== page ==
The lecture method continues to be the predominant teaching medium in medical education despite widespread emphasis to reduce the lecture hours and make more time available for independent study. This study evaluated the impact on student test scores and study time when taught using the independent study versus lecture approach. Third-year surgery clerks (n = 205) from five medical schools participated in the study. Learning objectives, multiple choice and essay questions were developed for a given topic in surgery. A lecture outline with audiovisuals and an independent study guide were also developed. The teaching method to be used with students in the first rotation was determined randomly for each institution. The alternate teaching method was to be employed in the second rotation. A Lecturer Evaluation Form was used to assess the individuals giving the lecture to measure comparability among lecturers. A Study Habit Survey was completed by students at the end of each clerkship rotation to determine the amount of time and resources used. The written examinations were administered at the end of each clerkship. A two-way analysis of variance was used to determine school and method differences on exam performance, lecturer assessment by students, and self-reported study hours. T tests were used to study differences in study hours between the two groups. The results showed no differences (p > .05) in students' knowledge as measured by test performance or in the amount of time spent studying. Findings provide added support to medical faculty advocating a decrease in lecture hours and an increase in more active learning strategies.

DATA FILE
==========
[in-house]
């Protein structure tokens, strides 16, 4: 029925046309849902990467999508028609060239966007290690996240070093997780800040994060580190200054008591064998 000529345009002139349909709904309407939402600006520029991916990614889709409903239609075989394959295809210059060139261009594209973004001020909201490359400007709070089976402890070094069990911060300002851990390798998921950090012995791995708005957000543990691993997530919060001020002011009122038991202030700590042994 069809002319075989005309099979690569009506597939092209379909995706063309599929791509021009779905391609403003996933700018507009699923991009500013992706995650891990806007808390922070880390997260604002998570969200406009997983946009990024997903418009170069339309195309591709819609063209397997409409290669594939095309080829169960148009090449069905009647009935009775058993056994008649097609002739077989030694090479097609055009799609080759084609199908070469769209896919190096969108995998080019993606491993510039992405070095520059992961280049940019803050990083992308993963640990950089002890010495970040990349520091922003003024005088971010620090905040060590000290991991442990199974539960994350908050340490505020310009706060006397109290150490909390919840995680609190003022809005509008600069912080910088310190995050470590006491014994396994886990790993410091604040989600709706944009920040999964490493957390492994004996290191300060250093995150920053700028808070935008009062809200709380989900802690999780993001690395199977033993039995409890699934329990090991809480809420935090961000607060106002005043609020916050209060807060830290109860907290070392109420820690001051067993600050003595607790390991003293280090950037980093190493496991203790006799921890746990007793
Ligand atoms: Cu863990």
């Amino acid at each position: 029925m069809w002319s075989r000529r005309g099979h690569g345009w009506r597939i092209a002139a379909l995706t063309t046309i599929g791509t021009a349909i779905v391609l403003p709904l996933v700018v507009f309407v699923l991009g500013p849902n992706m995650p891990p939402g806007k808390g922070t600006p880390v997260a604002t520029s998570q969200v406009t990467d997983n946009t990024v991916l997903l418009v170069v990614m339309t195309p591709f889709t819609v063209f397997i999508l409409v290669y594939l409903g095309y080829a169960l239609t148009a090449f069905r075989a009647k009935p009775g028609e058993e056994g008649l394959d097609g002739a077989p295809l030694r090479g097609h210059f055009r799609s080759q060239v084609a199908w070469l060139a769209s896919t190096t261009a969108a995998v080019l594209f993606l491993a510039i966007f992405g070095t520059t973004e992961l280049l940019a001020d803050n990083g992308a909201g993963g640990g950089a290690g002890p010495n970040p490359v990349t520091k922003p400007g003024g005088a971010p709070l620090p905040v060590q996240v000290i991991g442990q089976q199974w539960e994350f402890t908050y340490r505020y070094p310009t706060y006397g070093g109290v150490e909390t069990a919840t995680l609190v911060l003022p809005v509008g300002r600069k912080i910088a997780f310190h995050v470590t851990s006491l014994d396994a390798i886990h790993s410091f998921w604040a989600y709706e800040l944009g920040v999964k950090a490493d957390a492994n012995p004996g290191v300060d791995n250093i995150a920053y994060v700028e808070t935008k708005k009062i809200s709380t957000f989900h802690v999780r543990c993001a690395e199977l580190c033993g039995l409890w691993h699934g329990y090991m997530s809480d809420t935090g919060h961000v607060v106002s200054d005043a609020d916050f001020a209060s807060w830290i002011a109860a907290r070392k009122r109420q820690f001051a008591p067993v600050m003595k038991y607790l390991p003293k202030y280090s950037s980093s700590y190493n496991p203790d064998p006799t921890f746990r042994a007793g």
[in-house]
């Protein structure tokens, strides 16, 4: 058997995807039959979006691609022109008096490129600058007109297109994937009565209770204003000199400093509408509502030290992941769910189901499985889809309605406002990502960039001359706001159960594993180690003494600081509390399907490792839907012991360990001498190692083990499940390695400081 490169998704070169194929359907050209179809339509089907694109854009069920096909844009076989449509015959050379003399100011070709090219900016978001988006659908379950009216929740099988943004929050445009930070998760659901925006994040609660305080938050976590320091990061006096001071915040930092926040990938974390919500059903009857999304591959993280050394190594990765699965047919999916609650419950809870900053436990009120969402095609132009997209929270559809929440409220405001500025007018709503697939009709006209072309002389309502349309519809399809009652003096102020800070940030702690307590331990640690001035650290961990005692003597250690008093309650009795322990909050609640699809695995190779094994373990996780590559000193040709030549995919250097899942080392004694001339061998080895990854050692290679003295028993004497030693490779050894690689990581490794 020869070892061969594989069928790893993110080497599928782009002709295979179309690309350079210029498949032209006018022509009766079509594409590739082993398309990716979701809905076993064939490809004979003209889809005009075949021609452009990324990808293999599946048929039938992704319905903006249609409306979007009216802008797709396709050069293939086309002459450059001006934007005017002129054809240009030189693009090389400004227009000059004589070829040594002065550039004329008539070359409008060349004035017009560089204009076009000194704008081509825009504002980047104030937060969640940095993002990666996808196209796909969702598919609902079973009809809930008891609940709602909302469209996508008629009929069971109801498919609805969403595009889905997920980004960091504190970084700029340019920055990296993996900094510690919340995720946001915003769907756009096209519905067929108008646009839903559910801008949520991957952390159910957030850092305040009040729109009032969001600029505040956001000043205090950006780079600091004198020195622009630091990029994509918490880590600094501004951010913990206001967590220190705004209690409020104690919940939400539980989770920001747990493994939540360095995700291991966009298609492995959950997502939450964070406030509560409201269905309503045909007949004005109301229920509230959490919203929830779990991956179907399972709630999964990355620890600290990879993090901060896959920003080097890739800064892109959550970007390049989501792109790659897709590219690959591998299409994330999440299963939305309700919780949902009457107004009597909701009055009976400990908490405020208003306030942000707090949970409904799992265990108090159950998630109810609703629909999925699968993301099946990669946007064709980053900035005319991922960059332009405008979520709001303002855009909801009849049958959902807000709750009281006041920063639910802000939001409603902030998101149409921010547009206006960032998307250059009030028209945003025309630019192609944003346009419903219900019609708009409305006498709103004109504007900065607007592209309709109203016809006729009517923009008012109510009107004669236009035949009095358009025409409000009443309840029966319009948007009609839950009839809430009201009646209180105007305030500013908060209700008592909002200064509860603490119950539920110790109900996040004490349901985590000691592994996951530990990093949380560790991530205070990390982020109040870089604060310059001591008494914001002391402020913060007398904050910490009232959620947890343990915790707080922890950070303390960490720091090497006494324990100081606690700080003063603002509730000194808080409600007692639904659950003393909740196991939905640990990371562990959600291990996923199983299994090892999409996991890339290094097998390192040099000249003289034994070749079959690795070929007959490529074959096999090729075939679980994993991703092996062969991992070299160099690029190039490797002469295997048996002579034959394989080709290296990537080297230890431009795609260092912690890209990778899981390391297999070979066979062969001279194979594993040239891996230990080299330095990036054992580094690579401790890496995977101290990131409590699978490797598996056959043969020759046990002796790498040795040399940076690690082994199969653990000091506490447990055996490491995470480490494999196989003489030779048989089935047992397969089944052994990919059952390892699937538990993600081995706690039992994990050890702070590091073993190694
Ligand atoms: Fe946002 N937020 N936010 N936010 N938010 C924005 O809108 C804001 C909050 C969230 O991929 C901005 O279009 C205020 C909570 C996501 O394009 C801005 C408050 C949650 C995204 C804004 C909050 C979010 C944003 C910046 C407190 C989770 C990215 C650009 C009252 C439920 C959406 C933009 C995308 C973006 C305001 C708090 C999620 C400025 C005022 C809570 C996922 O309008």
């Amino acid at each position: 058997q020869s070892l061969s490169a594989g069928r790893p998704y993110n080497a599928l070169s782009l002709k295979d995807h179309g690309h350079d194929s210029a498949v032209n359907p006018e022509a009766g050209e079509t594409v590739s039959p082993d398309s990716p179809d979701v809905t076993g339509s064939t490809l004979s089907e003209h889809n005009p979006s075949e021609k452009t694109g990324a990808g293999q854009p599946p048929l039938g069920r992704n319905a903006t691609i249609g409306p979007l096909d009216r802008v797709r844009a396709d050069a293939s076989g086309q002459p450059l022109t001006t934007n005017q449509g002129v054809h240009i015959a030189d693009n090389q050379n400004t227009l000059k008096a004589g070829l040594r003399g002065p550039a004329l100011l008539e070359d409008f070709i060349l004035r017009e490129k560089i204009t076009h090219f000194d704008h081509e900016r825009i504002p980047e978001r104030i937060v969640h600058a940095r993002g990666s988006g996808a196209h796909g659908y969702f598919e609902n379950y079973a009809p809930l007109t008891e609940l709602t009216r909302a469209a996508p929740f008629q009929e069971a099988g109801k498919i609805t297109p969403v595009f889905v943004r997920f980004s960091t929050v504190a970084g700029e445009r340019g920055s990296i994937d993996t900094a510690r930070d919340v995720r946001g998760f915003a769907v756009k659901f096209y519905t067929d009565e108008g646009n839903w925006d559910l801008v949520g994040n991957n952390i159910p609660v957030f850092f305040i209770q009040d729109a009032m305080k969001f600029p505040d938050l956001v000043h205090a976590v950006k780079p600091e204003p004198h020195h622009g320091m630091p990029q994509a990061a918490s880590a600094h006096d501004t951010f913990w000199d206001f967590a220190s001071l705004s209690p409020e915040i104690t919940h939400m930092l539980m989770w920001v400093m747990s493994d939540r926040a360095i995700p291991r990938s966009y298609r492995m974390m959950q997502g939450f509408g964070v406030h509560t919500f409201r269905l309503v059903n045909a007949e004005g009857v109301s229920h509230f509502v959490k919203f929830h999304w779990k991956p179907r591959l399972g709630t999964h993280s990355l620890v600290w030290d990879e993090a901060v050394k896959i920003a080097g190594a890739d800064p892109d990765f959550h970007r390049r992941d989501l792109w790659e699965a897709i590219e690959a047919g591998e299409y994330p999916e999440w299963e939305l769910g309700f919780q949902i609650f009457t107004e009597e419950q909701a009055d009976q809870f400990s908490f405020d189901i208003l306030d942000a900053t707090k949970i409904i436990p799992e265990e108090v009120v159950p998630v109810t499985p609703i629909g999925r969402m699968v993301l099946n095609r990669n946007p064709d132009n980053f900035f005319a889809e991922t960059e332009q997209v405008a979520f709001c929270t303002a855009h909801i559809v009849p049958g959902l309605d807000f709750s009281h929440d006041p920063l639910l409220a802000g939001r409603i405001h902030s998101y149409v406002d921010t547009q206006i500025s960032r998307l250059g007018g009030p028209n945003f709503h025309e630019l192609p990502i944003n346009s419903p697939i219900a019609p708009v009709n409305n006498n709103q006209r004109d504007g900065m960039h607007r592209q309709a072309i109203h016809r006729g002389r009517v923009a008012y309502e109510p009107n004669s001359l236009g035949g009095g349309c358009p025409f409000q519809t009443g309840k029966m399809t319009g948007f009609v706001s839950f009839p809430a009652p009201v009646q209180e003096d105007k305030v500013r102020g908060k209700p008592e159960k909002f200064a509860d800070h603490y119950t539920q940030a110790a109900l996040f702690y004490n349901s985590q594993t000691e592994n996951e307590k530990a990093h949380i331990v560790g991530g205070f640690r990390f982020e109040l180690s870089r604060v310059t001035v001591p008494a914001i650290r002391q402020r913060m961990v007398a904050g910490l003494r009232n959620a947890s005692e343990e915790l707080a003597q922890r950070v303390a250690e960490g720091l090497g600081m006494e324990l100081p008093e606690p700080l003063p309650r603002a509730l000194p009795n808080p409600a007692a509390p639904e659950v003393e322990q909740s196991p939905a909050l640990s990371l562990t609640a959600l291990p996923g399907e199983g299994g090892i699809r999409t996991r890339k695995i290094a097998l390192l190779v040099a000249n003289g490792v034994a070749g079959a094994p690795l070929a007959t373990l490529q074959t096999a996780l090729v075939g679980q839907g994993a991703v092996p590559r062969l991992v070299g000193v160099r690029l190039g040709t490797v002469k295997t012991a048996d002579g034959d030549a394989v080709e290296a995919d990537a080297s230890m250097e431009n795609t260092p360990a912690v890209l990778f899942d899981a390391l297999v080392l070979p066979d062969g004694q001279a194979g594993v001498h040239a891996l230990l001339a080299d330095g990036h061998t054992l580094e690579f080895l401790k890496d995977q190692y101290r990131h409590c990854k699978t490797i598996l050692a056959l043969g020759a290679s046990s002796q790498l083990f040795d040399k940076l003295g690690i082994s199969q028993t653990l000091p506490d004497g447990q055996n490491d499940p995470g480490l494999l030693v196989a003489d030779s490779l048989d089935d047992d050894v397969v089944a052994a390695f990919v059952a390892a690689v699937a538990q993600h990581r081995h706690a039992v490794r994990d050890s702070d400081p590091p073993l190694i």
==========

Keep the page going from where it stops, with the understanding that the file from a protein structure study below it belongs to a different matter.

ASJC Scopus subject areas
- Business and International Management
- Social Psychology
- Geography, Planning and Development
- Strategy and Management
- Public Health, Environmental and Occupational Health